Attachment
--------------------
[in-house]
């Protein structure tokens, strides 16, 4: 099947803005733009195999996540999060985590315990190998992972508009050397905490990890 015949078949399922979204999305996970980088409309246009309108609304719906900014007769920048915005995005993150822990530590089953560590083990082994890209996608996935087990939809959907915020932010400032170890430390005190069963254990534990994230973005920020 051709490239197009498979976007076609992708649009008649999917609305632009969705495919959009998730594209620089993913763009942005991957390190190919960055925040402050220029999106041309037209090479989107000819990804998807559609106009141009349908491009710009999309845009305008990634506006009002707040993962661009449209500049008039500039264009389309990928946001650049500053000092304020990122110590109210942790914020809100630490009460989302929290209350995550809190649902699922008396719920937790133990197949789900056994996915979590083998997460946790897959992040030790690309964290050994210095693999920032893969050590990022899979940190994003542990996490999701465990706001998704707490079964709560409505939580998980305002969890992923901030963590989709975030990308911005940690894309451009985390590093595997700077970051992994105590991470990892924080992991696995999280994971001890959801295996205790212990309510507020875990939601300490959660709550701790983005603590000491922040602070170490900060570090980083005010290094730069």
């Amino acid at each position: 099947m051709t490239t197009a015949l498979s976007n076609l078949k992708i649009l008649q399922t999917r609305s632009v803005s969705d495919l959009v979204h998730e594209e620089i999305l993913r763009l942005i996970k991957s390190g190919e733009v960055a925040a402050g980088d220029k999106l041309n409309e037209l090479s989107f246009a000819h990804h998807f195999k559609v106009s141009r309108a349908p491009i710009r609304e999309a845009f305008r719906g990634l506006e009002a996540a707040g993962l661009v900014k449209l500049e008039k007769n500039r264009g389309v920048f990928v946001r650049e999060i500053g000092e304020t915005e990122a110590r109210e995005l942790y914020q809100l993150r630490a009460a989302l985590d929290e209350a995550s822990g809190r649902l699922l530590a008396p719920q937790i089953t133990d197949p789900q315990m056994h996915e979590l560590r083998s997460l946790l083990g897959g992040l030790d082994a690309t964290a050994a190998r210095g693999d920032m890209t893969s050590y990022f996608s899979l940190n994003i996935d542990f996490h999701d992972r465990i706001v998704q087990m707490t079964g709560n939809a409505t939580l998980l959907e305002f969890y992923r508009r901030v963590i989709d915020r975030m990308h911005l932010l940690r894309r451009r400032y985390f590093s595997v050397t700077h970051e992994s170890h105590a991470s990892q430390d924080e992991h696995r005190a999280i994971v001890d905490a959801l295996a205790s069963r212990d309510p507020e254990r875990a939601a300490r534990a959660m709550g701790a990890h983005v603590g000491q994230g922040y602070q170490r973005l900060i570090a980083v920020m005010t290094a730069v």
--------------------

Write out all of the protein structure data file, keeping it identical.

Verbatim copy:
[in-house]
């Protein structure tokens, strides 16, 4: 099947803005733009195999996540999060985590315990190998992972508009050397905490990890 015949078949399922979204999305996970980088409309246009309108609304719906900014007769920048915005995005993150822990530590089953560590083990082994890209996608996935087990939809959907915020932010400032170890430390005190069963254990534990994230973005920020 051709490239197009498979976007076609992708649009008649999917609305632009969705495919959009998730594209620089993913763009942005991957390190190919960055925040402050220029999106041309037209090479989107000819990804998807559609106009141009349908491009710009999309845009305008990634506006009002707040993962661009449209500049008039500039264009389309990928946001650049500053000092304020990122110590109210942790914020809100630490009460989302929290209350995550809190649902699922008396719920937790133990197949789900056994996915979590083998997460946790897959992040030790690309964290050994210095693999920032893969050590990022899979940190994003542990996490999701465990706001998704707490079964709560409505939580998980305002969890992923901030963590989709975030990308911005940690894309451009985390590093595997700077970051992994105590991470990892924080992991696995999280994971001890959801295996205790212990309510507020875990939601300490959660709550701790983005603590000491922040602070170490900060570090980083005010290094730069």
């Amino acid at each position: 099947m051709t490239t197009a015949l498979s976007n076609l078949k992708i649009l008649q399922t999917r609305s632009v803005s969705d495919l959009v979204h998730e594209e620089i999305l993913r763009l942005i996970k991957s390190g190919e733009v960055a925040a402050g980088d220029k999106l041309n409309e037209l090479s989107f246009a000819h990804h998807f195999k559609v106009s141009r309108a349908p491009i710009r609304e999309a845009f305008r719906g990634l506006e009002a996540a707040g993962l661009v900014k449209l500049e008039k007769n500039r264009g389309v920048f990928v946001r650049e999060i500053g000092e304020t915005e990122a110590r109210e995005l942790y914020q809100l993150r630490a009460a989302l985590d929290e209350a995550s822990g809190r649902l699922l530590a008396p719920q937790i089953t133990d197949p789900q315990m056994h996915e979590l560590r083998s997460l946790l083990g897959g992040l030790d082994a690309t964290a050994a190998r210095g693999d920032m890209t893969s050590y990022f996608s899979l940190n994003i996935d542990f996490h999701d992972r465990i706001v998704q087990m707490t079964g709560n939809a409505t939580l998980l959907e305002f969890y992923r508009r901030v963590i989709d915020r975030m990308h911005l932010l940690r894309r451009r400032y985390f590093s595997v050397t700077h970051e992994s170890h105590a991470s990892q430390d924080e992991h696995r005190a999280i994971v001890d905490a959801l295996a205790s069963r212990d309510p507020e254990r875990a939601a300490r534990a959660m709550g701790a990890h983005v603590g000491q994230g922040y602070q170490r973005l900060i570090a980083v920020m005010t290094a730069v």